A Marketing Lesson: Why I Hate Steven Singer

  • The Internet is an open book that affords us the opportunity to examine other top-performing agencies and businesses in all categories – and how they reached the top. What methods did they use? Can they be transposed to the advertising agency business? Can they be transposed to your clients?
  • For the ones who’ve “made it, you’ll find their “secrets” aren’t any different than the strategies I’ve been touting over the past years to the number of agencies that I’ve worked with and are in my CEO Stars groups.
  • Whether it’s the agency business, the sports, retail or hospitality categories, the same marketing elements needed to build a successful business always pop-up over and over again. These elements are not a secret. They just rarely get done.
  • These are the elements necessary to make a name for yourself – whether it be across the country, in a major market – or a little 20-block neighborhood. These marketing principles are wrapped-up in “Why I Hate Steven Singer.”
  • Visiting a client in Philadelphia a few years ago, it was easy to spot the billboards. In fact, among all the billboards that dotted this congested area of I-95, running alongside Philly’s Historic District, it’s the only billboard you’ll ever really notice – and remember! “I Hate Steven Singer.” Turn on WIP Radio or the other stations. Steven was everywhere.steven singer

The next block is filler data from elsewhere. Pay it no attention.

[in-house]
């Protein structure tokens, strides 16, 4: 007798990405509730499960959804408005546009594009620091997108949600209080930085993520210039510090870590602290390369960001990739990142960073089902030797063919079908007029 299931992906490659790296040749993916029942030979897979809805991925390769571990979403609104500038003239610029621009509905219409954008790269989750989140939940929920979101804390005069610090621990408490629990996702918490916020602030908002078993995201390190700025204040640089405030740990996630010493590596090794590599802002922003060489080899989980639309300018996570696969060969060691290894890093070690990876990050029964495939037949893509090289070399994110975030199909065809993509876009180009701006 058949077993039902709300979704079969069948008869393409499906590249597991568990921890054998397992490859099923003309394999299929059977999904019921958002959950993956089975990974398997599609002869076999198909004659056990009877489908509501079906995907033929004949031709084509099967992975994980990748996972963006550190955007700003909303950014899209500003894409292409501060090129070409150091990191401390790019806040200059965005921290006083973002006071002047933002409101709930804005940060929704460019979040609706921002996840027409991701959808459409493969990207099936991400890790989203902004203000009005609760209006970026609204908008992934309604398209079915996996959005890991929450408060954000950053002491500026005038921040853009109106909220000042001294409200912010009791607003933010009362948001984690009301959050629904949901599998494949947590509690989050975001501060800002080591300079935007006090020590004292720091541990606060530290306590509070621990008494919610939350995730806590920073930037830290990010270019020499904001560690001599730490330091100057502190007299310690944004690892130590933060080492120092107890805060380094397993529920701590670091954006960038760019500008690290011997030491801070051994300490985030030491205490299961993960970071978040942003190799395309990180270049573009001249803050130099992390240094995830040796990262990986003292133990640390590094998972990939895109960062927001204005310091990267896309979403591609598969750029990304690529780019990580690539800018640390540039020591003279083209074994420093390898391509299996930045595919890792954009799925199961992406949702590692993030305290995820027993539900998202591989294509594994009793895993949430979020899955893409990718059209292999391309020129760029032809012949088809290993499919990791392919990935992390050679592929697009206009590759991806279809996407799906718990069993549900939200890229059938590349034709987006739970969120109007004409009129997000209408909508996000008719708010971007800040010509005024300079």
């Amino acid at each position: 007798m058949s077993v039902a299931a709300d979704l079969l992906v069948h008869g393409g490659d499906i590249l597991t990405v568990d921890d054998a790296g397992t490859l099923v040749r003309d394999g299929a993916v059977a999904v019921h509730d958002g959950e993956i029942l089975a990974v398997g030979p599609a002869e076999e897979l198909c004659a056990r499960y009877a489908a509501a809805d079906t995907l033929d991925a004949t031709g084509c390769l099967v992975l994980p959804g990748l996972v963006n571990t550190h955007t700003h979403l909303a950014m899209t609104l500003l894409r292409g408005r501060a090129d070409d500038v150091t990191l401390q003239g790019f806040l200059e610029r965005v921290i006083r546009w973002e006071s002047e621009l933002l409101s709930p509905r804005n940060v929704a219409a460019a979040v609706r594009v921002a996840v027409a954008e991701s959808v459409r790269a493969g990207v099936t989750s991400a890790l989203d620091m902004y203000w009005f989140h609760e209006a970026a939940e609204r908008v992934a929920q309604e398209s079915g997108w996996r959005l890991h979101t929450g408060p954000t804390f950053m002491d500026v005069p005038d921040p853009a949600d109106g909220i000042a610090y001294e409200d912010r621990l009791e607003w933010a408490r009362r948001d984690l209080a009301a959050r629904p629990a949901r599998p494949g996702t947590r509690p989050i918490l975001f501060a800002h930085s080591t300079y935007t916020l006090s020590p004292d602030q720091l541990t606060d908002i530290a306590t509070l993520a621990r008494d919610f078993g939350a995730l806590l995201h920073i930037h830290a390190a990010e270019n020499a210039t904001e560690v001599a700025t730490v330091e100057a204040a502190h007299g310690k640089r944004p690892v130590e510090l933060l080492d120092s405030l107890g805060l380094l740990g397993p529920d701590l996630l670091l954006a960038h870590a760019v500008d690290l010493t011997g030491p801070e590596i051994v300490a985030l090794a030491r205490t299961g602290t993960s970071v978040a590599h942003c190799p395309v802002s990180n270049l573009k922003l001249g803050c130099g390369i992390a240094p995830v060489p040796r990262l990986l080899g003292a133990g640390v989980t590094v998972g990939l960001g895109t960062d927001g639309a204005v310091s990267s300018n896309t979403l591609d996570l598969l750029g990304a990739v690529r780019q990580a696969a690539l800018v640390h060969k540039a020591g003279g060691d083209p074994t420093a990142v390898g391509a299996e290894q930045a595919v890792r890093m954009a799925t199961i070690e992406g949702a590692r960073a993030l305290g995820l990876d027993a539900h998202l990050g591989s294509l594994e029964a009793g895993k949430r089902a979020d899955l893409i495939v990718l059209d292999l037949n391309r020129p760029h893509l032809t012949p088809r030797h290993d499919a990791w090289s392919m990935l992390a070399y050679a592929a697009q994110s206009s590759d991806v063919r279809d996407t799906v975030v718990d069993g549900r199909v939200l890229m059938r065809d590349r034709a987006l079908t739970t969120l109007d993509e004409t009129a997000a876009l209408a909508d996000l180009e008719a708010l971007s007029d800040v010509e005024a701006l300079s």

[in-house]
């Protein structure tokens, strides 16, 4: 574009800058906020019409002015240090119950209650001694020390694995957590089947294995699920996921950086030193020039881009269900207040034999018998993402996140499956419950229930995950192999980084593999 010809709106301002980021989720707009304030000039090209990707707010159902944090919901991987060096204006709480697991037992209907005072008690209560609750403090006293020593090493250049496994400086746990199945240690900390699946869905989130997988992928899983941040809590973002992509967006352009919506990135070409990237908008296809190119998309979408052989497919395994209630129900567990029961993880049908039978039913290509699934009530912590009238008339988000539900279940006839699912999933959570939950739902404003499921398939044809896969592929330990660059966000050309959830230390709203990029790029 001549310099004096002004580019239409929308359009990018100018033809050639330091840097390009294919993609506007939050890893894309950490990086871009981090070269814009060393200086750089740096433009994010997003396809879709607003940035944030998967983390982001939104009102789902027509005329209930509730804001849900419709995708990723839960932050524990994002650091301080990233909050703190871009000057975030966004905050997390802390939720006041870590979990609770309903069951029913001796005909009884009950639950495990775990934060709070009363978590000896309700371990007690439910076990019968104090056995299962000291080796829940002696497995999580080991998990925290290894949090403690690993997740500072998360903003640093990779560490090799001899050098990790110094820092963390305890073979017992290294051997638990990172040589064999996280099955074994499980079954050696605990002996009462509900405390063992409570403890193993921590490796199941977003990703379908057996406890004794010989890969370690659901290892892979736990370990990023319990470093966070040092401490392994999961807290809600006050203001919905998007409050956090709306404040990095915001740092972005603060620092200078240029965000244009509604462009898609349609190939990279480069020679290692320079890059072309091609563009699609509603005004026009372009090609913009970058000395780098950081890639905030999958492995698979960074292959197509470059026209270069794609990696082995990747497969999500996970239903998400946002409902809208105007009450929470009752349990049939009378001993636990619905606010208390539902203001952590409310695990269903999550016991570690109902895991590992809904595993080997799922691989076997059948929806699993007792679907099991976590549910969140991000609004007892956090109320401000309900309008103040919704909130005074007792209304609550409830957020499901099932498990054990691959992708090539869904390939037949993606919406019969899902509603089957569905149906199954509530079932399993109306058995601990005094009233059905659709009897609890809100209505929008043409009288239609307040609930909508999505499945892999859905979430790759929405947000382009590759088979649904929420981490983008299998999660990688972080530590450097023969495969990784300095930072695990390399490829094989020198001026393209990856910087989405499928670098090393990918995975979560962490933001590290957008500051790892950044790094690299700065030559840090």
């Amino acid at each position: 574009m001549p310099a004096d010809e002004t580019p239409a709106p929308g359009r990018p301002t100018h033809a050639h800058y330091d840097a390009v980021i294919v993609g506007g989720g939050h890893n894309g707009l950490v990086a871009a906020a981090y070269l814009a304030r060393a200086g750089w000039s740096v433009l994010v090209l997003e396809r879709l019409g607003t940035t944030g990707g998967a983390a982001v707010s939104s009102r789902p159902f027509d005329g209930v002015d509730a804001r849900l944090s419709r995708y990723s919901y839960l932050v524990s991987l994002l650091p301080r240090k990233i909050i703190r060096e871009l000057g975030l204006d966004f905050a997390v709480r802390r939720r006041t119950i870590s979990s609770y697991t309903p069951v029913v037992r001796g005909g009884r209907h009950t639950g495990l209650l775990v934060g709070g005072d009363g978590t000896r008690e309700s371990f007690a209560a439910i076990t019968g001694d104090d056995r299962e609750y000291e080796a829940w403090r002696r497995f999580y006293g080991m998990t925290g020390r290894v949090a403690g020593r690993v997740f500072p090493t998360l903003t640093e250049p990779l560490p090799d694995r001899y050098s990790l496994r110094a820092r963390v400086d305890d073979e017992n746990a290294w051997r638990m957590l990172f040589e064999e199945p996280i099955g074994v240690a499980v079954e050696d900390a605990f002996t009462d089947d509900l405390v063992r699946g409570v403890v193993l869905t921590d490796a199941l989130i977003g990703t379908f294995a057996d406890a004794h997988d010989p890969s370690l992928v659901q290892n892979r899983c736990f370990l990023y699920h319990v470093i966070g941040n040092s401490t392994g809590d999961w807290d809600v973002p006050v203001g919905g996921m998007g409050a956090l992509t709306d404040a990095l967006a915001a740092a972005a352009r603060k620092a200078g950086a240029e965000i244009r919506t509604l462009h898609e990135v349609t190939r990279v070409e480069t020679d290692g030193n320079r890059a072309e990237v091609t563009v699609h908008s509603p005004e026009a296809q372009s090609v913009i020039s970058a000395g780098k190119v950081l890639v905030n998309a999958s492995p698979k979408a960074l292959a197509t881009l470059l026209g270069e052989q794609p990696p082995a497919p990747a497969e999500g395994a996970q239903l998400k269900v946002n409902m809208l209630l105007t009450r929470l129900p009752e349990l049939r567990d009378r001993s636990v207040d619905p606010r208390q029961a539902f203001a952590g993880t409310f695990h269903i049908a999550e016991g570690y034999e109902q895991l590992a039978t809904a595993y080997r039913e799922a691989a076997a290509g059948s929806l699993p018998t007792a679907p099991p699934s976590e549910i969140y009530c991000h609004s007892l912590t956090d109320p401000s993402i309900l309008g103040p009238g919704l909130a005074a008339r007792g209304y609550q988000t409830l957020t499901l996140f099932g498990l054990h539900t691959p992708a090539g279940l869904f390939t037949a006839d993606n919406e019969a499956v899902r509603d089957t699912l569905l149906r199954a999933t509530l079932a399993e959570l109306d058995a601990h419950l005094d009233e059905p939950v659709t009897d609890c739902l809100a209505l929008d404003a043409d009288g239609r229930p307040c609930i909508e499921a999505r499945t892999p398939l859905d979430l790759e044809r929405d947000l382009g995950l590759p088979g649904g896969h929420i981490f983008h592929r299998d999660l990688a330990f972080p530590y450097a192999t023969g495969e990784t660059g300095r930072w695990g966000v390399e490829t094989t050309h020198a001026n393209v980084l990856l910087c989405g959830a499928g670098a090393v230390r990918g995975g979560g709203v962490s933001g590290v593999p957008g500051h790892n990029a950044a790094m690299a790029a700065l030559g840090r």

• In his 20’s, Steven Singer’s first claim to fame was his “World’s Smallest Jewelry Store” – 8 feet long, 8 feet deep, located in the heart of Philly’s Jewelry row.
  • How could Steven ever compete against those white-glove stodgy arrogant jewelry stores who had been around for umpteen years accessorizing generations of Main Line Philadelphians?
  • Being small didn’t stop Steven. He had big ideas and a great way to sell diamonds.  Buying diamonds isn’t fun but Steven made it exciting! The store quickly gained a reputation as the place to go for “the most fun you’ll ever have … buying a diamond.” He said it was a place where “size does matter.” You can already visualize the innuendos of that campaign.
  • Steven decided to be the “anti-jeweler” and when everyone else was targeting women who pushed their men for the ring, Steven took the guy’s approach. Are you sure you want to get married? He even gave advice on how to “buy some time” before making the big decision and offered necklaces and earrings to “appease” her and buy you some time. Steven sided with the guys’ anxiety and fear of buying a diamond, even mocking marriage and making sure you were ready for what comes with it.
  • Here are the elements that Steven maintained through-out the years that have made him one of the successful retail stores in the country – and can be used by all ad agencies and their clients:
  1. Develop a position in your market that no one else has
  2. Develop a story that’s “head-turning”
  3. Be consistent with your message
  4. Be creative
  5. Have a signature annual event
  6. Be a real personality
  7. Be positively controversial and community-minded
  8. Advertise
  9. Never forget who your customers are
  • While the “I Hate Steven Singer” campaign is successfully disruptive and differentiating, you gotta love the guy for what he’s accomplished and how he got to the top. Great marketing lessons!
  • Which makes me wonder: Have we made advertising too complicated? Has the digital mumbo-jumbo, jump-on-the-bandwagon stuff forced us to take all the fun away from what we’re doing and from why we got into this business?


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